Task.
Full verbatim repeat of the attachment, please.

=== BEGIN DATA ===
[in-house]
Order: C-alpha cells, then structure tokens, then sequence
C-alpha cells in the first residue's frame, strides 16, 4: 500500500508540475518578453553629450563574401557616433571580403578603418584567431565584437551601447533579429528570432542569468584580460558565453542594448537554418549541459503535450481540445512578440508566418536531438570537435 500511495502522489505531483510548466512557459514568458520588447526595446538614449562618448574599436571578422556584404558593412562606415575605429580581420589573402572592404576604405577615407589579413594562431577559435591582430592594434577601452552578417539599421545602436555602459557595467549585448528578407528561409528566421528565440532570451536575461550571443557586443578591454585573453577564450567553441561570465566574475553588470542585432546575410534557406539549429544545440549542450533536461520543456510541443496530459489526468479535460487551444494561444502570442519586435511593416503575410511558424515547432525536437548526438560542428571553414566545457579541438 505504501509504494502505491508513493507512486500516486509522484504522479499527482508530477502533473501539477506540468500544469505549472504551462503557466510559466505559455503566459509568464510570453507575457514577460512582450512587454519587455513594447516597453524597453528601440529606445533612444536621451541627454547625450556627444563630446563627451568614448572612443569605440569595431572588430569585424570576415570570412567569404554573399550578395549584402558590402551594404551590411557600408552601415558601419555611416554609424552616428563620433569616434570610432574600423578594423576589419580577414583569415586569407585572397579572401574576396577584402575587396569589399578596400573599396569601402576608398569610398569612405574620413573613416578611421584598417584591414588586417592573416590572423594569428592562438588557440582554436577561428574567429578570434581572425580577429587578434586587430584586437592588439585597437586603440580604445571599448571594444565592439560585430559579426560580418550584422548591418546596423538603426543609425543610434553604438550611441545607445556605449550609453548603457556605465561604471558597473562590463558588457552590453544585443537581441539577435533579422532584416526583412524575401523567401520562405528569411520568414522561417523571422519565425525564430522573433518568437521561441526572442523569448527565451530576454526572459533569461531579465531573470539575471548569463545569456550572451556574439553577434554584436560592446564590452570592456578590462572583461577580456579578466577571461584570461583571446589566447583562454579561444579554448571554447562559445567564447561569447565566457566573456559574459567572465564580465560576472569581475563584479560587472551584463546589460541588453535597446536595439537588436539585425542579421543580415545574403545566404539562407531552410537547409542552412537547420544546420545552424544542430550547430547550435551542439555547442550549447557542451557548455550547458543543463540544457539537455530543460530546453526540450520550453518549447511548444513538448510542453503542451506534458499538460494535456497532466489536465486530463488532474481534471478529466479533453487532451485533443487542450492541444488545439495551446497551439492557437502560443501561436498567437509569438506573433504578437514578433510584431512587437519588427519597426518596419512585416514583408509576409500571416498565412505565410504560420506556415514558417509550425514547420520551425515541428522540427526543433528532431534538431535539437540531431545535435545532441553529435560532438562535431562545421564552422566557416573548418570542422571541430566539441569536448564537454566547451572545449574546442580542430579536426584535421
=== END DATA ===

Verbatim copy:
[in-house]
Order: C-alpha cells, then structure tokens, then sequence
C-alpha cells in the first residue's frame, strides 16, 4: 500500500508540475518578453553629450563574401557616433571580403578603418584567431565584437551601447533579429528570432542569468584580460558565453542594448537554418549541459503535450481540445512578440508566418536531438570537435 500511495502522489505531483510548466512557459514568458520588447526595446538614449562618448574599436571578422556584404558593412562606415575605429580581420589573402572592404576604405577615407589579413594562431577559435591582430592594434577601452552578417539599421545602436555602459557595467549585448528578407528561409528566421528565440532570451536575461550571443557586443578591454585573453577564450567553441561570465566574475553588470542585432546575410534557406539549429544545440549542450533536461520543456510541443496530459489526468479535460487551444494561444502570442519586435511593416503575410511558424515547432525536437548526438560542428571553414566545457579541438 505504501509504494502505491508513493507512486500516486509522484504522479499527482508530477502533473501539477506540468500544469505549472504551462503557466510559466505559455503566459509568464510570453507575457514577460512582450512587454519587455513594447516597453524597453528601440529606445533612444536621451541627454547625450556627444563630446563627451568614448572612443569605440569595431572588430569585424570576415570570412567569404554573399550578395549584402558590402551594404551590411557600408552601415558601419555611416554609424552616428563620433569616434570610432574600423578594423576589419580577414583569415586569407585572397579572401574576396577584402575587396569589399578596400573599396569601402576608398569610398569612405574620413573613416578611421584598417584591414588586417592573416590572423594569428592562438588557440582554436577561428574567429578570434581572425580577429587578434586587430584586437592588439585597437586603440580604445571599448571594444565592439560585430559579426560580418550584422548591418546596423538603426543609425543610434553604438550611441545607445556605449550609453548603457556605465561604471558597473562590463558588457552590453544585443537581441539577435533579422532584416526583412524575401523567401520562405528569411520568414522561417523571422519565425525564430522573433518568437521561441526572442523569448527565451530576454526572459533569461531579465531573470539575471548569463545569456550572451556574439553577434554584436560592446564590452570592456578590462572583461577580456579578466577571461584570461583571446589566447583562454579561444579554448571554447562559445567564447561569447565566457566573456559574459567572465564580465560576472569581475563584479560587472551584463546589460541588453535597446536595439537588436539585425542579421543580415545574403545566404539562407531552410537547409542552412537547420544546420545552424544542430550547430547550435551542439555547442550549447557542451557548455550547458543543463540544457539537455530543460530546453526540450520550453518549447511548444513538448510542453503542451506534458499538460494535456497532466489536465486530463488532474481534471478529466479533453487532451485533443487542450492541444488545439495551446497551439492557437502560443501561436498567437509569438506573433504578437514578433510584431512587437519588427519597426518596419512585416514583408509576409500571416498565412505565410504560420506556415514558417509550425514547420520551425515541428522540427526543433528532431534538431535539437540531431545535435545532441553529435560532438562535431562545421564552422566557416573548418570542422571541430566539441569536448564537454566547451572545449574546442580542430579536426584535421